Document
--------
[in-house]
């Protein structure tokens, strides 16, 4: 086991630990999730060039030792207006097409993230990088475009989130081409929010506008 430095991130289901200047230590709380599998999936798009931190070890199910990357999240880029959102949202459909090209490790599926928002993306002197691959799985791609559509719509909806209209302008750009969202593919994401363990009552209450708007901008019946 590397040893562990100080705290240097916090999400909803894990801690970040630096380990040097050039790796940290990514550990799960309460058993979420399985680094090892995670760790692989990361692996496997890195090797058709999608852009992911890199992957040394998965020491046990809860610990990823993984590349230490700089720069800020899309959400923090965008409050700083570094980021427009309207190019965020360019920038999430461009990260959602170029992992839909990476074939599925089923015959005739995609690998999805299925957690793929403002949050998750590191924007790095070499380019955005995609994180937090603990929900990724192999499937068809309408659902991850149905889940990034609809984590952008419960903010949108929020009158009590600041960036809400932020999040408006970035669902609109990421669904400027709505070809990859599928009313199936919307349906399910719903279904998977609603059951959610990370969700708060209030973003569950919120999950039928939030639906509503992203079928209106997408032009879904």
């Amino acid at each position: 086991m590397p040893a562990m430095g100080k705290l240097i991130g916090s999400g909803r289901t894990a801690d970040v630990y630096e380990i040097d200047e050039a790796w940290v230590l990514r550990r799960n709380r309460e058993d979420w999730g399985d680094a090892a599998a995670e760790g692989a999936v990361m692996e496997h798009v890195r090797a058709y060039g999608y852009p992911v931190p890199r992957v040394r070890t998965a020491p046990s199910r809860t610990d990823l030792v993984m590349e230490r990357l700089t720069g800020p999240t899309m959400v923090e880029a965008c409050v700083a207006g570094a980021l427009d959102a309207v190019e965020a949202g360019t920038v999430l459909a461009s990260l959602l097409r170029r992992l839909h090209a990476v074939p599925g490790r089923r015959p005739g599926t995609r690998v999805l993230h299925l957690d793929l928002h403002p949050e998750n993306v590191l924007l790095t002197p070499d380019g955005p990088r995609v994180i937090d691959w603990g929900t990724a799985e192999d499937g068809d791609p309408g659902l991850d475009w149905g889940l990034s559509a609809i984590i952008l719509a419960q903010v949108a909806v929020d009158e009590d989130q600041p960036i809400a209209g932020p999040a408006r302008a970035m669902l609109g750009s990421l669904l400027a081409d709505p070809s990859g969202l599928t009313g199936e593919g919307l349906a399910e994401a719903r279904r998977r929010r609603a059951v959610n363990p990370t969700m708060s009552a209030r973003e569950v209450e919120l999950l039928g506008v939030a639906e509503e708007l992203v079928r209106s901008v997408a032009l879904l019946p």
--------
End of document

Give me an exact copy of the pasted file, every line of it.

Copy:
[in-house]
């Protein structure tokens, strides 16, 4: 086991630990999730060039030792207006097409993230990088475009989130081409929010506008 430095991130289901200047230590709380599998999936798009931190070890199910990357999240880029959102949202459909090209490790599926928002993306002197691959799985791609559509719509909806209209302008750009969202593919994401363990009552209450708007901008019946 590397040893562990100080705290240097916090999400909803894990801690970040630096380990040097050039790796940290990514550990799960309460058993979420399985680094090892995670760790692989990361692996496997890195090797058709999608852009992911890199992957040394998965020491046990809860610990990823993984590349230490700089720069800020899309959400923090965008409050700083570094980021427009309207190019965020360019920038999430461009990260959602170029992992839909990476074939599925089923015959005739995609690998999805299925957690793929403002949050998750590191924007790095070499380019955005995609994180937090603990929900990724192999499937068809309408659902991850149905889940990034609809984590952008419960903010949108929020009158009590600041960036809400932020999040408006970035669902609109990421669904400027709505070809990859599928009313199936919307349906399910719903279904998977609603059951959610990370969700708060209030973003569950919120999950039928939030639906509503992203079928209106997408032009879904």
């Amino acid at each position: 086991m590397p040893a562990m430095g100080k705290l240097i991130g916090s999400g909803r289901t894990a801690d970040v630990y630096e380990i040097d200047e050039a790796w940290v230590l990514r550990r799960n709380r309460e058993d979420w999730g399985d680094a090892a599998a995670e760790g692989a999936v990361m692996e496997h798009v890195r090797a058709y060039g999608y852009p992911v931190p890199r992957v040394r070890t998965a020491p046990s199910r809860t610990d990823l030792v993984m590349e230490r990357l700089t720069g800020p999240t899309m959400v923090e880029a965008c409050v700083a207006g570094a980021l427009d959102a309207v190019e965020a949202g360019t920038v999430l459909a461009s990260l959602l097409r170029r992992l839909h090209a990476v074939p599925g490790r089923r015959p005739g599926t995609r690998v999805l993230h299925l957690d793929l928002h403002p949050e998750n993306v590191l924007l790095t002197p070499d380019g955005p990088r995609v994180i937090d691959w603990g929900t990724a799985e192999d499937g068809d791609p309408g659902l991850d475009w149905g889940l990034s559509a609809i984590i952008l719509a419960q903010v949108a909806v929020d009158e009590d989130q600041p960036i809400a209209g932020p999040a408006r302008a970035m669902l609109g750009s990421l669904l400027a081409d709505p070809s990859g969202l599928t009313g199936e593919g919307l349906a399910e994401a719903r279904r998977r929010r609603a059951v959610n363990p990370t969700m708060s009552a209030r973003e569950v209450e919120l999950l039928g506008v939030a639906e509503e708007l992203v079928r209106s901008v997408a032009l879904l019946p």